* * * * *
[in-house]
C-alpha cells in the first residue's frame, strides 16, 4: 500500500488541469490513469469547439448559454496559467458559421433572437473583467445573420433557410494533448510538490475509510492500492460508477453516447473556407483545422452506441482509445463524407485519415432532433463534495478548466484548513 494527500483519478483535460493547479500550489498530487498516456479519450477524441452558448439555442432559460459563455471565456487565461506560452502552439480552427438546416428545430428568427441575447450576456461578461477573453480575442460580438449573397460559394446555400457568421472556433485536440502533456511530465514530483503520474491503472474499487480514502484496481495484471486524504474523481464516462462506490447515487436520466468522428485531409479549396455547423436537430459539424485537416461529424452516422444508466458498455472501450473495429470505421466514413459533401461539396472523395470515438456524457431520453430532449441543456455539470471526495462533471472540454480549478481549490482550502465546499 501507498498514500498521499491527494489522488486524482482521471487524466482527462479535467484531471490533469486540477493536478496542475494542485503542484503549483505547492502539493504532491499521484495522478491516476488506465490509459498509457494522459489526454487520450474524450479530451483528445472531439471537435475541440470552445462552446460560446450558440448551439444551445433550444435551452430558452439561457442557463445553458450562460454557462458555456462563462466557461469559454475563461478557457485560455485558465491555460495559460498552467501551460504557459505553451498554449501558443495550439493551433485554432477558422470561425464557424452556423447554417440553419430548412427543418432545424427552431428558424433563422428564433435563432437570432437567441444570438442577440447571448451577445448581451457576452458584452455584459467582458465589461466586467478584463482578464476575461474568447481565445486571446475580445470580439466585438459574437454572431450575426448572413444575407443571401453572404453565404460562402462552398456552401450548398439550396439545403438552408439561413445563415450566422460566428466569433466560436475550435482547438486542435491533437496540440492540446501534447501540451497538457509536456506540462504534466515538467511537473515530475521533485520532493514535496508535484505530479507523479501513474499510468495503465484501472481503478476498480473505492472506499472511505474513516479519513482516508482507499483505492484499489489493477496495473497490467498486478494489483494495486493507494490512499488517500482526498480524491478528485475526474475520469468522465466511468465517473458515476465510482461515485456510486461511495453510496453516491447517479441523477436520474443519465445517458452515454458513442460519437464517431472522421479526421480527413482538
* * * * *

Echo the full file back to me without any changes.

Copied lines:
[in-house]
C-alpha cells in the first residue's frame, strides 16, 4: 500500500488541469490513469469547439448559454496559467458559421433572437473583467445573420433557410494533448510538490475509510492500492460508477453516447473556407483545422452506441482509445463524407485519415432532433463534495478548466484548513 494527500483519478483535460493547479500550489498530487498516456479519450477524441452558448439555442432559460459563455471565456487565461506560452502552439480552427438546416428545430428568427441575447450576456461578461477573453480575442460580438449573397460559394446555400457568421472556433485536440502533456511530465514530483503520474491503472474499487480514502484496481495484471486524504474523481464516462462506490447515487436520466468522428485531409479549396455547423436537430459539424485537416461529424452516422444508466458498455472501450473495429470505421466514413459533401461539396472523395470515438456524457431520453430532449441543456455539470471526495462533471472540454480549478481549490482550502465546499 501507498498514500498521499491527494489522488486524482482521471487524466482527462479535467484531471490533469486540477493536478496542475494542485503542484503549483505547492502539493504532491499521484495522478491516476488506465490509459498509457494522459489526454487520450474524450479530451483528445472531439471537435475541440470552445462552446460560446450558440448551439444551445433550444435551452430558452439561457442557463445553458450562460454557462458555456462563462466557461469559454475563461478557457485560455485558465491555460495559460498552467501551460504557459505553451498554449501558443495550439493551433485554432477558422470561425464557424452556423447554417440553419430548412427543418432545424427552431428558424433563422428564433435563432437570432437567441444570438442577440447571448451577445448581451457576452458584452455584459467582458465589461466586467478584463482578464476575461474568447481565445486571446475580445470580439466585438459574437454572431450575426448572413444575407443571401453572404453565404460562402462552398456552401450548398439550396439545403438552408439561413445563415450566422460566428466569433466560436475550435482547438486542435491533437496540440492540446501534447501540451497538457509536456506540462504534466515538467511537473515530475521533485520532493514535496508535484505530479507523479501513474499510468495503465484501472481503478476498480473505492472506499472511505474513516479519513482516508482507499483505492484499489489493477496495473497490467498486478494489483494495486493507494490512499488517500482526498480524491478528485475526474475520469468522465466511468465517473458515476465510482461515485456510486461511495453510496453516491447517479441523477436520474443519465445517458452515454458513442460519437464517431472522421479526421480527413482538